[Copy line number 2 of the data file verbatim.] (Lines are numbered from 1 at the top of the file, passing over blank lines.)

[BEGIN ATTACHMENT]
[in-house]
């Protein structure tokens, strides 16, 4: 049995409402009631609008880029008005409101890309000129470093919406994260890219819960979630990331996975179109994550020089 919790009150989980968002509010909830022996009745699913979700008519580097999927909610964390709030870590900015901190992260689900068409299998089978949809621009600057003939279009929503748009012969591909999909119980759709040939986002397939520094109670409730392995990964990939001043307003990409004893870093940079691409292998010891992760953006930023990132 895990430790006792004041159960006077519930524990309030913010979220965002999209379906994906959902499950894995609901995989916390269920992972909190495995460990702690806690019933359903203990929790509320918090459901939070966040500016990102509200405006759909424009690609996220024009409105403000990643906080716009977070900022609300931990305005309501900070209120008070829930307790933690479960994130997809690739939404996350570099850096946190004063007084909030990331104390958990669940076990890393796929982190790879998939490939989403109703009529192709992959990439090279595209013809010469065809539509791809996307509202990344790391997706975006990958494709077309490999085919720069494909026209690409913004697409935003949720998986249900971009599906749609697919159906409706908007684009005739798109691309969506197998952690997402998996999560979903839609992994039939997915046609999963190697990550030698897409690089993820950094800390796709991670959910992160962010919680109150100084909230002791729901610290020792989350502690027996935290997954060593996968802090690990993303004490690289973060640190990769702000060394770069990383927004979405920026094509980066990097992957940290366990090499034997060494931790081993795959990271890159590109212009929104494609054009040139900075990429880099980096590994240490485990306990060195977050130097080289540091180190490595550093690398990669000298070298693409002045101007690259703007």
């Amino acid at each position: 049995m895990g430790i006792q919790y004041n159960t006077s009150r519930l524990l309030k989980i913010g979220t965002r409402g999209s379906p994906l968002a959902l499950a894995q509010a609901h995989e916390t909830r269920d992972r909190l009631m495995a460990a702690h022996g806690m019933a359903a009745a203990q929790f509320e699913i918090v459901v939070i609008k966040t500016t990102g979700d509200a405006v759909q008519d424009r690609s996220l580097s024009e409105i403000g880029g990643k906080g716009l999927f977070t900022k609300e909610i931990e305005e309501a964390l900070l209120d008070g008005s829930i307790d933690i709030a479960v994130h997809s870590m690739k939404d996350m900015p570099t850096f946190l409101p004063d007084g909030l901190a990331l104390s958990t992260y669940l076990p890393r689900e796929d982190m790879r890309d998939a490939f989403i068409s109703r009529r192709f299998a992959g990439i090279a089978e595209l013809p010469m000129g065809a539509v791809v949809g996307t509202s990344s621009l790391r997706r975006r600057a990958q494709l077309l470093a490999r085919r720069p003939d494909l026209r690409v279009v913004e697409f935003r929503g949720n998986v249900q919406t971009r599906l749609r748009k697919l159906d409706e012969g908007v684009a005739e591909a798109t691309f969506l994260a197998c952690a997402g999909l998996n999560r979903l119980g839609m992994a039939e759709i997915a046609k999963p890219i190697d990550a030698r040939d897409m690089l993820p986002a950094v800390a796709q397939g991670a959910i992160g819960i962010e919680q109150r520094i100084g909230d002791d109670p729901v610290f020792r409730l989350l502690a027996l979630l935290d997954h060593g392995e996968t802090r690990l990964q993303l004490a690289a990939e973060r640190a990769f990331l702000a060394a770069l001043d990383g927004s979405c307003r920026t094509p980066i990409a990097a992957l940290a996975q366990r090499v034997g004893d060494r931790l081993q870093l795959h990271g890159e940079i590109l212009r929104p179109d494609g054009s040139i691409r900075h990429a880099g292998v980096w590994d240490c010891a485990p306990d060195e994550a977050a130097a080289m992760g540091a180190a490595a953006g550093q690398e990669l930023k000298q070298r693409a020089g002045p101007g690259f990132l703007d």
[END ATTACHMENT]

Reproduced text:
């Protein structure tokens, strides 16, 4: 049995409402009631609008880029008005409101890309000129470093919406994260890219819960979630990331996975179109994550020089 919790009150989980968002509010909830022996009745699913979700008519580097999927909610964390709030870590900015901190992260689900068409299998089978949809621009600057003939279009929503748009012969591909999909119980759709040939986002397939520094109670409730392995990964990939001043307003990409004893870093940079691409292998010891992760953006930023990132 895990430790006792004041159960006077519930524990309030913010979220965002999209379906994906959902499950894995609901995989916390269920992972909190495995460990702690806690019933359903203990929790509320918090459901939070966040500016990102509200405006759909424009690609996220024009409105403000990643906080716009977070900022609300931990305005309501900070209120008070829930307790933690479960994130997809690739939404996350570099850096946190004063007084909030990331104390958990669940076990890393796929982190790879998939490939989403109703009529192709992959990439090279595209013809010469065809539509791809996307509202990344790391997706975006990958494709077309490999085919720069494909026209690409913004697409935003949720998986249900971009599906749609697919159906409706908007684009005739798109691309969506197998952690997402998996999560979903839609992994039939997915046609999963190697990550030698897409690089993820950094800390796709991670959910992160962010919680109150100084909230002791729901610290020792989350502690027996935290997954060593996968802090690990993303004490690289973060640190990769702000060394770069990383927004979405920026094509980066990097992957940290366990090499034997060494931790081993795959990271890159590109212009929104494609054009040139900075990429880099980096590994240490485990306990060195977050130097080289540091180190490595550093690398990669000298070298693409002045101007690259703007």